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Ouch! Apple’s free publicity could backfire

Ira Winkler | Feb. 24, 2016
Apple is trying to position itself as a staunch defender of citizens’ privacy. But when you extend its arguments to their logical conclusion, it comes out looking like the company is incapable of protecting its secrets.

In other forums, Apple has been claiming that if the U.S. requires Apple to cooperate in providing access to the phone, all other governments around the world will then expect the same sort of cooperation. It is a bogus claim — more FUD. Do Apple’s lawyers really not know that the law of one country does not apply to another? Apple’s winning its case in the U.S. would do nothing to stop another country from initiating a similar action. Its losing its case should have no influence on whether other countries decide to pursue such matters.

So even if the Supreme Court decides that Apple does not have to modify the iPhone software for this case, China can make such a demand of Apple, and if Apple wanted to resist that demand, citing the U.S. precedent would be irrelevant. Russia can make such demands. Even Canada can do it, assuming its laws allow for such a thing. And frankly, no one can say for sure that Apple hasn’t already been required to provide Russia or China with the ability to backdoor its phones.

But of all of Apple’s arguments, the one that is most ludicrous, or perhaps the most damning of its much-touted security prowess, is revealed in this response to the government’s request for a key that could unlock one phone:

“Of course, Apple would do our best to protect that key, but in a world where all of our data is under constant threat, it would be relentlessly attacked by hackers and cybercriminals. As recent attacks on the IRS systems and countless other data breaches have shown, no one is immune to cyberattacks.”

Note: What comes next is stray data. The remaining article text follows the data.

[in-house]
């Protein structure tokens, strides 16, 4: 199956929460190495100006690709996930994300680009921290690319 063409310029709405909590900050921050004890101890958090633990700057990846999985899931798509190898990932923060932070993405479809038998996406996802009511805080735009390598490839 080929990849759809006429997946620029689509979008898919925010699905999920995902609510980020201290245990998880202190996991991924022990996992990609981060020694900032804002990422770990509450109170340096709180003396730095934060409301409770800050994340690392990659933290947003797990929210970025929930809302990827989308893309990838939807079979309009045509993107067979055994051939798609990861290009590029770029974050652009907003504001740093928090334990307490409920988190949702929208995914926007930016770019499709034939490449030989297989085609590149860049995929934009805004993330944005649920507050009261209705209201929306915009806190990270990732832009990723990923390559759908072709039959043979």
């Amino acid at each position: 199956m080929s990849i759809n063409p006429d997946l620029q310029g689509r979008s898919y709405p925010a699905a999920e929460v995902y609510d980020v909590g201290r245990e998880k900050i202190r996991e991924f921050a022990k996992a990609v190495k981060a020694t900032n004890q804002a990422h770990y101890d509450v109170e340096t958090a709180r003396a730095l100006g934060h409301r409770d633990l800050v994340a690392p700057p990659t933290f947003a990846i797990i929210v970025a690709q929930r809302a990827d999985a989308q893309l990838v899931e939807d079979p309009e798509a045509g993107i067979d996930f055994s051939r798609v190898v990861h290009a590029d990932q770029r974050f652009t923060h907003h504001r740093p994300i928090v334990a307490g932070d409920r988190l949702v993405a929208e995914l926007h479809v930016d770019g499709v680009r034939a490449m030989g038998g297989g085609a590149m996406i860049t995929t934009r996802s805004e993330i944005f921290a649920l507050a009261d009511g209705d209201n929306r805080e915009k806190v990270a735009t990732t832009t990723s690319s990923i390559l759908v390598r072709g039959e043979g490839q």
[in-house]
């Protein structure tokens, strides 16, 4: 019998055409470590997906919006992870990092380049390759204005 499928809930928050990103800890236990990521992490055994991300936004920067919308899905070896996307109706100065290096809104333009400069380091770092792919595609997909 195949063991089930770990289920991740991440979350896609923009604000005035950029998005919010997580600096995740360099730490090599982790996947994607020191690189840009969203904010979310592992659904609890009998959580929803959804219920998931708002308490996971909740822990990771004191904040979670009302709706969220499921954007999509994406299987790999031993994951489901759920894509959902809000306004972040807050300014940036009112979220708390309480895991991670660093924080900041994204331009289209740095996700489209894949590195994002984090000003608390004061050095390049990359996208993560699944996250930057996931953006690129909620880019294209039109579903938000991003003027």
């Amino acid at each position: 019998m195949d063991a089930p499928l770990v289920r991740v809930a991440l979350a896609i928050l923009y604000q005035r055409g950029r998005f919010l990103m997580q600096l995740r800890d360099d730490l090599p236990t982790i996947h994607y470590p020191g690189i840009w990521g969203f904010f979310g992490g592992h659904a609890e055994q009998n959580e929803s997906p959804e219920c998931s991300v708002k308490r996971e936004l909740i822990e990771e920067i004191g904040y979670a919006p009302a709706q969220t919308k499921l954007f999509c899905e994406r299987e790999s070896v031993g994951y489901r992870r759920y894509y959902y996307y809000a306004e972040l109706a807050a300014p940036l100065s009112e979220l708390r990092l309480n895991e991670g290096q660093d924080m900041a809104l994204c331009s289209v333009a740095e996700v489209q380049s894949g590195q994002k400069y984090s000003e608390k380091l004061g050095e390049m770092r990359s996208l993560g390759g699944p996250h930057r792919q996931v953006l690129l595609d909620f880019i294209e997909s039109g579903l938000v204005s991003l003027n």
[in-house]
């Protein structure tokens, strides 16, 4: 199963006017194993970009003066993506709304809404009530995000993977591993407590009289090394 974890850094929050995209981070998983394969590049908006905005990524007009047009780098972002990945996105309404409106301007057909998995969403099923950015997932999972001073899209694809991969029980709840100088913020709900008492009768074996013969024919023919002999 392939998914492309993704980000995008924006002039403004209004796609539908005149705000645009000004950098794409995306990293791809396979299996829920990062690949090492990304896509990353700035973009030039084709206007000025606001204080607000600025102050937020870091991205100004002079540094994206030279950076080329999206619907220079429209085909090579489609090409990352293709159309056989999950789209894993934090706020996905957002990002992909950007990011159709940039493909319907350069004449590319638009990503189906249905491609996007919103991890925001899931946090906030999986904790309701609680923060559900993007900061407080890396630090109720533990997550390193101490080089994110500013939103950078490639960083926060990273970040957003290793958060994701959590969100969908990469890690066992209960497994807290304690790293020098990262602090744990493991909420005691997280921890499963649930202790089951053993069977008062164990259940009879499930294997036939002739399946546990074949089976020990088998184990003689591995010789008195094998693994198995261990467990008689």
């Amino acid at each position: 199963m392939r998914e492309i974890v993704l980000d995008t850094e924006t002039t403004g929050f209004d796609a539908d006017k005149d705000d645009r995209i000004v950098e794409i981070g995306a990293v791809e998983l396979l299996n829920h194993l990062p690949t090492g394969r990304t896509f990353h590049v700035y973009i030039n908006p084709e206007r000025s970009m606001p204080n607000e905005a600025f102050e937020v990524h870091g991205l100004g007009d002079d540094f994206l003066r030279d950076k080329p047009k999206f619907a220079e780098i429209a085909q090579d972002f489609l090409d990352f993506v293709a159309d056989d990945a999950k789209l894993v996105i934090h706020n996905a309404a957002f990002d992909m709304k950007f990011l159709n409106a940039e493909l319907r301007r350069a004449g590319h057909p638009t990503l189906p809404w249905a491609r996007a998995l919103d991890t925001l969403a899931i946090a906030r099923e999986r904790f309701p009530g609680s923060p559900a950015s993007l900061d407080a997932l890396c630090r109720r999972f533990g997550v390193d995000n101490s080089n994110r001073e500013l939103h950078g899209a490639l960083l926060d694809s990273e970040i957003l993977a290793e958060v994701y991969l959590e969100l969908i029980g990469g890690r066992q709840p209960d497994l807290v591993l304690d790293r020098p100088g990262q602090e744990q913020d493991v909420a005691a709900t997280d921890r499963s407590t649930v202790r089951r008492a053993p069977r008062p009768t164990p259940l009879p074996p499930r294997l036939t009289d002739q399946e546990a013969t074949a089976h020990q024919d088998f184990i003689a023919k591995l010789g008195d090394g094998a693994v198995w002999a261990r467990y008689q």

First, Apple is already relentlessly attacked by hackers and criminals. I would like to hope that Apple has better security practices than the IRS. But when you unpack this statement, you are left with the impression that we should not trust any of Apple’s software or products. You have to assume that, should Apple write the software that the FBI wants, it would be among the most protected software in the company. If Apple is concerned about this software being compromised, what does that say about all of its other software?

So if you believe that Apple fears that this software is at risk of compromise and would create a serious security risk, you have to believe that all of its iOS software is at serious risk.

Even assuming that a bad guy gets hold of just the software that law enforcement wants created, it would have to be signed by Apple’s security certificate to load on any phone. If the criminal gets a copy of the software and it has already been signed with the certificate, Apple could revoke the certificate. But if a bad guy gets hold of Apple’s digital certificate, then the whole Apple software base is at risk, and this feature that the FBI wants bypassed is irrelevant. After all, Apple has stated that it is not immune from attack, and it has implied it is a reasonable concern that its most protected software can be compromised.


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